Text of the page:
And yet, in the midst of all this chaos the beating heart of the parable is the image of the Great Feast. The representative of God in this parable is not the king, it is the Heavenly Banquet, a symbol of the Eucharist and the Marriage Feast of the Lamb, of communion and deification. The parable has a sacramental theme. It is like a finger pointing at the moon.
And, as it is, the beating heart of every human being is the kingdom of heaven. It is our reason for being, our energy, our purpose, recognized or unrecognized. When the light of Christ shines upon the interior darkness and compassion is brought to bear upon all our disparate parts, then the Banquet Table at the center reveals its presence and we discover that we have always been invited, we have always welcomed to come to the Feast. We have simply refused to attend.
There is another important aspect of this parable I would like to point out. It is the all-inclusiveness of the kingdom. The king throws open the doors of the banquet and invites both the good and the bad to come just like God who makes the sun to shine on the good and bad alike. He makes no distinction. He simply wants his banquet table to be full. And when we turn within we must bring this spirit of inclusion with us. All the parts we find must be made welcome for all of them are in need of the food of heaven.
God is always merciful. He sees into the depths of everything by means of his infinite compassion, he sees into the heart of us. He knows who He has made us to be, and what we have made of ourselves and those are often two very different things and this takes us to the last, and most unsettling part of the parable. Why, after this, does he cast out the man who is wearing an inappropriate garment?
We often choose to wear garments that do not fit us. We put on attitudes and behavior that hide our inner beauty and are not natural to us. What ensues is an interior war St. Paul speaks of in Romans as we end up doing what we do not want to do and in opposition to the truth of who we are. In this way we cast ourselves into “outer darkness,” a darkness of our own making. Ask yourselves. If we take from our inner darkness and project it onto the world around us, what harvest can we expect to receive, but more darkness?
And yet all that is false cannot last, nothing that is untrue is eternal. The darkness cannot extinguish the light, in fact, the darkness makes the light even more obvious. “Outer darkness” has a shelf-life. Love always wins. To love, to do good, to be compassionate, these are our natural garments. Our unhappiness stems from the fact that we often think and act in opposition to love. It is for us to become follower of Jesus and friends of Love.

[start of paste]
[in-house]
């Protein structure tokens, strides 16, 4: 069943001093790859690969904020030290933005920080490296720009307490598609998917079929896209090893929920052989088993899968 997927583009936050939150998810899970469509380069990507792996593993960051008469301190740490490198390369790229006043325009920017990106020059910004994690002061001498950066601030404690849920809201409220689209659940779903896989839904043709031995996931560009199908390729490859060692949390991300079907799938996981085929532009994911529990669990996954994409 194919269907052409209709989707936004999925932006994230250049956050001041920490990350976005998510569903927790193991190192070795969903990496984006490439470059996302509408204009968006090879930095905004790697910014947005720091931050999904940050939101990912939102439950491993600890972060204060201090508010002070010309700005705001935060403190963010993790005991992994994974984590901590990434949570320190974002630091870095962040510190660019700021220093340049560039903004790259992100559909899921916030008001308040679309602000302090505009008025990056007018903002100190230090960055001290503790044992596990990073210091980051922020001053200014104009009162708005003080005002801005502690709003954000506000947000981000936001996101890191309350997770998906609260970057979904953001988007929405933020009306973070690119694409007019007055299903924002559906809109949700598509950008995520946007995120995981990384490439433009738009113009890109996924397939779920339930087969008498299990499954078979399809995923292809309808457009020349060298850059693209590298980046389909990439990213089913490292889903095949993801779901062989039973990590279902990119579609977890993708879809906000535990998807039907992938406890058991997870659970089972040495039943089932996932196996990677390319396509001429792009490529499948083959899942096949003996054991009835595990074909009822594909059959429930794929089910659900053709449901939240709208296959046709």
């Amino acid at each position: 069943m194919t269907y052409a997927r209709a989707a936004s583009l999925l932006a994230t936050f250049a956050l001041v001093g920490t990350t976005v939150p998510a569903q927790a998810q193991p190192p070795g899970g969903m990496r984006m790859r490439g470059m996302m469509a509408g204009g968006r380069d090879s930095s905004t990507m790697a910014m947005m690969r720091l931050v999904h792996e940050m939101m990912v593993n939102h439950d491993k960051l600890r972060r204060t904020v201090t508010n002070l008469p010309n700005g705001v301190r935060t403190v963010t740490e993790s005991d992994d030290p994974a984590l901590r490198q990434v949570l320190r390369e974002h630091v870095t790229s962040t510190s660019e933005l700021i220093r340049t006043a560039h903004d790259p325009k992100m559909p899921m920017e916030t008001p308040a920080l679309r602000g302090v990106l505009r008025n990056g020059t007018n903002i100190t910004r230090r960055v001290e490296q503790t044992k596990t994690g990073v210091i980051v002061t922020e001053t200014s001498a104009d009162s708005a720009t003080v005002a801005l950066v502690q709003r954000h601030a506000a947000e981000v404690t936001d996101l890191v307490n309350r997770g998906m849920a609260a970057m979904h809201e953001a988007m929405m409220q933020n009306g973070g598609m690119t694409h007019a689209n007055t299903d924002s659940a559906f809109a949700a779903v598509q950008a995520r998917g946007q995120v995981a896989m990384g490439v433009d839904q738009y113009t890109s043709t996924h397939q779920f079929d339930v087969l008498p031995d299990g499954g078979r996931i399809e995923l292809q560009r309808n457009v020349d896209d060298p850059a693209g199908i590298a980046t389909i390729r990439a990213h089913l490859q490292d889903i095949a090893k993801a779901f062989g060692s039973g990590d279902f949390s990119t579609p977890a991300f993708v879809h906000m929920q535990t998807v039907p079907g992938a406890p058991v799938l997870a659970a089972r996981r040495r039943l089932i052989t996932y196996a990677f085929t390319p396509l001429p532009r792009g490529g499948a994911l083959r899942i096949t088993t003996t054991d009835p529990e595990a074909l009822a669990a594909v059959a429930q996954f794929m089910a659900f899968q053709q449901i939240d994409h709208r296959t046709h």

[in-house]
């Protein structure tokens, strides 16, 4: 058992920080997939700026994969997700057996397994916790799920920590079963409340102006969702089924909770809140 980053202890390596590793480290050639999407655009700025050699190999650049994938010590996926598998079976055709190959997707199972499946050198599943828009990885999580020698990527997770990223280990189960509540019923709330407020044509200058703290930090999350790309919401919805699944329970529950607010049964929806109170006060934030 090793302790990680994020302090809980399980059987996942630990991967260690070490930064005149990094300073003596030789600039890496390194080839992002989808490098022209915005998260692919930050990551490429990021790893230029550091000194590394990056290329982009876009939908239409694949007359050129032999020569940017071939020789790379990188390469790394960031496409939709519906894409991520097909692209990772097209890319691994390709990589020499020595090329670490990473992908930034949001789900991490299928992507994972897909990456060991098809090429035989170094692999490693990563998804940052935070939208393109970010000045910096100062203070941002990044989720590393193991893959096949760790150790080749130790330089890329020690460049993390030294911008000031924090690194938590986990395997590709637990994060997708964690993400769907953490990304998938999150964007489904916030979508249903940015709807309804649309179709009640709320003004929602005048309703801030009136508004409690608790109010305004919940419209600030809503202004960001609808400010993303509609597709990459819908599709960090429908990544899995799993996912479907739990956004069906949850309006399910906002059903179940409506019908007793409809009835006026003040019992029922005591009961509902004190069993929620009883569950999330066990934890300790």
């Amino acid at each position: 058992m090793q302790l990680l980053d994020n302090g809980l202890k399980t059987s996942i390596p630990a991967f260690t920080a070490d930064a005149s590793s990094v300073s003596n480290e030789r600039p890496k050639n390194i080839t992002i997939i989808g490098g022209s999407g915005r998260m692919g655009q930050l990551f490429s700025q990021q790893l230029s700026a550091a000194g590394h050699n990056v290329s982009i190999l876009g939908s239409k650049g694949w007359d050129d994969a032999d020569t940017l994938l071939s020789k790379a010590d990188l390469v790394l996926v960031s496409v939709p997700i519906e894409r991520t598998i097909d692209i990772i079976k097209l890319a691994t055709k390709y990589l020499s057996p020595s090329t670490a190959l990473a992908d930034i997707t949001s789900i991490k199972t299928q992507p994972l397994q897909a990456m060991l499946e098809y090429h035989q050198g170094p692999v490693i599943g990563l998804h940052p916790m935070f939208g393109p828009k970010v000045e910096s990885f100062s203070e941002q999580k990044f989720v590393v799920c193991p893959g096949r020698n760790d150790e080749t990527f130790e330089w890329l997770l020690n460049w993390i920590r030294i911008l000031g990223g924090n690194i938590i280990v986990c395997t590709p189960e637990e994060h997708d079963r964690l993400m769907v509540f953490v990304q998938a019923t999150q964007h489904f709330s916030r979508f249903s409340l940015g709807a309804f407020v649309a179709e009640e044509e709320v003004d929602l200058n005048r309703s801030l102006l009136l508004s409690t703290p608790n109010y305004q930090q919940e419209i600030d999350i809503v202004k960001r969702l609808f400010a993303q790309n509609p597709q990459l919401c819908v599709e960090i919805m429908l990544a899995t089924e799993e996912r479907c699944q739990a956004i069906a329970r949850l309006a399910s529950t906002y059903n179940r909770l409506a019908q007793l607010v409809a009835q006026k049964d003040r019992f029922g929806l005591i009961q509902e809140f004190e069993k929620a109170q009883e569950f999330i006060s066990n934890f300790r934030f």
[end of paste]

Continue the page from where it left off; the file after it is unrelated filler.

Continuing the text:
The Lord sees through our disguises. He knows us because he made us. His face is most truly our face and ours is his. “The glory of God is a human being fully alive,” wrote St. Irenaeus long before Maslow and contemporary psychologies of self-actualization. Both were right! It is interesting to me that the message of Irenaeus and the Gospel, though not attributed to either, can be found at supermarket checkout stands all over the world in one form or another. There is a thirst that only this truth can quench.

There is another interesting way to understand the “outer darkness.” Not as punishment; rather as initiation. Entering into the “divine darkness” is a classic image in Orthodox spiritual writing. It represents the entry into a knowledge of God that can only come through “unknowing,” by casting off the garments of thoughts, imagery, concepts, and even theology with which our minds attempt to understand God. Entering the “divine darkness” is the way of direct, unmediated experience of the Unapproachable God.

In this parable putting on the appropriate garment can be interpreted as taking a step into deeper communion with God. St. Paul speaks about all his righteousness being as “filthy rags.” So, we must change our inappropriate garments, the rags of our small and limited understandings, and replace them with “robes of light” that are woven from direct experience of God in whom “we live and move and have our being.”